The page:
Keeping Things Whole
How we cite our quotes:
This is always
the case. (3-4)
At this point in the poem, the speaker has already told us he's the absence of field. That idea is strange enough on its own, but lines 3-4 create a sense of dissatisfaction with being absence. In one sense, his matter-of-fact tone could sound like he's totally okay with being absence, but there's also an underlying irritation that no matter where he goes, he can't really be there.
Line 3 breaks on the word "always" which emphasizes the finality of his dilemma of embodying absence. It's like he's saying, "I'm nothing and it's always like that, no matter where I go." We could even go as far as to say line 4, "[t]he case" works as both the situation our speaker finds himself in, but also like a "closed case" (think a closed briefcase, a safe, or a court case where judgment has been delivered). There's no escaping his absence; it's a done deal. And yet, he seems dissatisfied with the results and must carry on, forever caught between existing and not existing at the same time.
the air moves in
to fill the spaces
where my body's been. (10-13)
Our speaker is so full of absence, even the air chases him away. Or gets out of his way. Or refuses to mix with his kind of absence. Although he could just be reporting the facts of his predicament, he also sounds downright frustrated. Notice how he ends line 10 with "always" just like he ended line 4 with "always." It's a repetition of finality, as if there's no way out. No matter where he goes, even the air won't have anything to do with him. That could be frustrating. Imagine that no matter where you go, nobody acknowledges your presence. Could be fun sometimes, but after a while, if that always happened, you might begin to feel dissatisfied with your isolation from the world.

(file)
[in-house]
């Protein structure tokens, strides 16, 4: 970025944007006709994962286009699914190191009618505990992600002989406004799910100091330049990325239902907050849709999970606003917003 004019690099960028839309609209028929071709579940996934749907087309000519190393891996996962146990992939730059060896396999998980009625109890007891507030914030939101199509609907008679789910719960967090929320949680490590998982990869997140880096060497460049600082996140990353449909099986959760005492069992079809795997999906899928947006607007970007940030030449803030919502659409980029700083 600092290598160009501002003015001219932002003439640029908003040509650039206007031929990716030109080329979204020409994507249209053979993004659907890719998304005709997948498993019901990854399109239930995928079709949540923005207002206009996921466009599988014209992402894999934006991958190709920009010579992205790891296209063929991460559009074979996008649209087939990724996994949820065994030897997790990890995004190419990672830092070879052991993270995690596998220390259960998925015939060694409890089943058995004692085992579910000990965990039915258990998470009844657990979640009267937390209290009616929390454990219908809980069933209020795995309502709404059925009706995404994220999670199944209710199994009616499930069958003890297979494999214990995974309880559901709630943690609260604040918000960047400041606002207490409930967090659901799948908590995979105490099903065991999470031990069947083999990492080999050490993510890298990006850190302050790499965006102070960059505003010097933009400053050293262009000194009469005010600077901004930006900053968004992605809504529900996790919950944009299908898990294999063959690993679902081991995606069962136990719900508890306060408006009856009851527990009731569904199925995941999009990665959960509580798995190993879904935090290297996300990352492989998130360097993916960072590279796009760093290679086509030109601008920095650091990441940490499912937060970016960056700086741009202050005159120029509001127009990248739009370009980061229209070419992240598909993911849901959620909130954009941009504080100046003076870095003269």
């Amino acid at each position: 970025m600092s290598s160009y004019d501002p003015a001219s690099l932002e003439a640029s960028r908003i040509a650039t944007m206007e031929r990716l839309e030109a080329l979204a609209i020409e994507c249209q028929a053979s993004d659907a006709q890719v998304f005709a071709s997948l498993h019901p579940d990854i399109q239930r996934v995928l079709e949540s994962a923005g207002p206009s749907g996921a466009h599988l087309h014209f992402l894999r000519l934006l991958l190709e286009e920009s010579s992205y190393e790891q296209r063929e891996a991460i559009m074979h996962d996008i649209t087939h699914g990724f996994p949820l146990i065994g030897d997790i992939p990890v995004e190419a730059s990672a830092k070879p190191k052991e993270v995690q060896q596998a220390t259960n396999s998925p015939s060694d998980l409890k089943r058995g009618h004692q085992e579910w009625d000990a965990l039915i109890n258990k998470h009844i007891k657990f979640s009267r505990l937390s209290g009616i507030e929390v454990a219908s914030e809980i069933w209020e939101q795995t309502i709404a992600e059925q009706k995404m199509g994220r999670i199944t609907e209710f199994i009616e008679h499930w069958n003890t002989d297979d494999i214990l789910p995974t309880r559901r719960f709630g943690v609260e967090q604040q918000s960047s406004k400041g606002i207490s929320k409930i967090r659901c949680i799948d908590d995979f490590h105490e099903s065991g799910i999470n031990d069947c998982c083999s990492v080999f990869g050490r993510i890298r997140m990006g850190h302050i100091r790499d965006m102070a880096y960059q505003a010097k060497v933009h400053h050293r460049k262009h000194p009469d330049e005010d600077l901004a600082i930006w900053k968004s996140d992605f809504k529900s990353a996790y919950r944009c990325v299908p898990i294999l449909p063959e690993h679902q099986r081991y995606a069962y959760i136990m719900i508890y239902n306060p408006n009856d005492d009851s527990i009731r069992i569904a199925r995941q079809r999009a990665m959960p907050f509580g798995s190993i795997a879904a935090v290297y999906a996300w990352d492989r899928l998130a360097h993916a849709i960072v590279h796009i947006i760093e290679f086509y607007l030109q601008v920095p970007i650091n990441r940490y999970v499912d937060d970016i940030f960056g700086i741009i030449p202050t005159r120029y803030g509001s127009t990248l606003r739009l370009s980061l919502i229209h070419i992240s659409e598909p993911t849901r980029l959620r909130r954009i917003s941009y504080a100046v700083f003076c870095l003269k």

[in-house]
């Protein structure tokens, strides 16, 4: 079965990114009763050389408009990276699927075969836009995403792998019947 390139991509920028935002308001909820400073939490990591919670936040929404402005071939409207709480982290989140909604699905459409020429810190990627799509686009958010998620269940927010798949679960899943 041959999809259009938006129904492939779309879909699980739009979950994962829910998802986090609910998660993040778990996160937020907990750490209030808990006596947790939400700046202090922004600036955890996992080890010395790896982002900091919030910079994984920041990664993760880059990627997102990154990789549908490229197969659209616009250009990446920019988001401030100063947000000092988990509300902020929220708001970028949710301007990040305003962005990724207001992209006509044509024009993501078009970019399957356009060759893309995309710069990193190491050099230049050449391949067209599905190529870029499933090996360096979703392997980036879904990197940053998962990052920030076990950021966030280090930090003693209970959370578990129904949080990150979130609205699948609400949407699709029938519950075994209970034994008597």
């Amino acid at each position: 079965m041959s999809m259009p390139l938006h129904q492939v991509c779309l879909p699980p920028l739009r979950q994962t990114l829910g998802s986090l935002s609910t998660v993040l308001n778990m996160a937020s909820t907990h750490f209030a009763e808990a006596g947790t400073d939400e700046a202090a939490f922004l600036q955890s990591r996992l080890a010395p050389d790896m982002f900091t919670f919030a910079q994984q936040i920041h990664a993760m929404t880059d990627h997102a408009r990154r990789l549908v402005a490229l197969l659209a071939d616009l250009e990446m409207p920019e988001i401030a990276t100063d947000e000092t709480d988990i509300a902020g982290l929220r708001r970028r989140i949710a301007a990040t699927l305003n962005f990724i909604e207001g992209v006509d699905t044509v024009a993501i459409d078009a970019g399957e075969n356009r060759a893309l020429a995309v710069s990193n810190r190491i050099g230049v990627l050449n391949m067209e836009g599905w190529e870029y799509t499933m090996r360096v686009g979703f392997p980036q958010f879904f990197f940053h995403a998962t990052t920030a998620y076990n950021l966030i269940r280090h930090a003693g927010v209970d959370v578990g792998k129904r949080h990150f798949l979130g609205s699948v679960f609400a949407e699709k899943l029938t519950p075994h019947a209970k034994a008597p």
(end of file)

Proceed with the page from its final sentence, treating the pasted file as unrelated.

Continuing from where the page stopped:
Lines 12 and 13 make it sound like the speaker's presence is erased by air. Imagine a bad break up and then throwing away everything that reminds you of your ex. You might want anything and everything that reminds you of that person to disappear. Well, it's like the air broke up with the speaker, and the air doesn't want anything to do with him anymore. Even when he leaves, the air rushed in to wipe out "the spaces / where [his] body's been."
To keep things whole. (16-17)
Okay, our speaker doesn't come out and say, "I hate having to move all the time!" That would sound like dissatisfaction, and for a guy who's so plainspoken, you'd expect him to be more forthright about his emotions. But by the end of the poem, he's given us several images of how he doesn't exist in the world. His only solution, then, is to move. It's not as if he's headed somewhere to find the love of his life. He's trapped in a constant cycle of being somewhere and not being there, and his only reprieve from that prison of being absence is to keep moving. That could be a wee bit frustrating.
Imagine you stop to take a break, catch a view of the sunset, say hello to a friend, and an overwhelming sense of isolation rises inside of you. Furthermore, the only way to stop that feeling of isolation is to keep moving along so you can escape that feeling…except that no matter where you go, that feeling will hunt you down. The speaker's subtle way of embodying emptiness and isolation is what makes this poem so haunting. Not only is his frustration captured with such simple language, but he ends the poem by saying that his own only refuge is to keep moving so that the world remains whole. It's almost like he feels like the world doesn't want him around, and yet his movement through the world is what "keep[s] things whole." Case closed.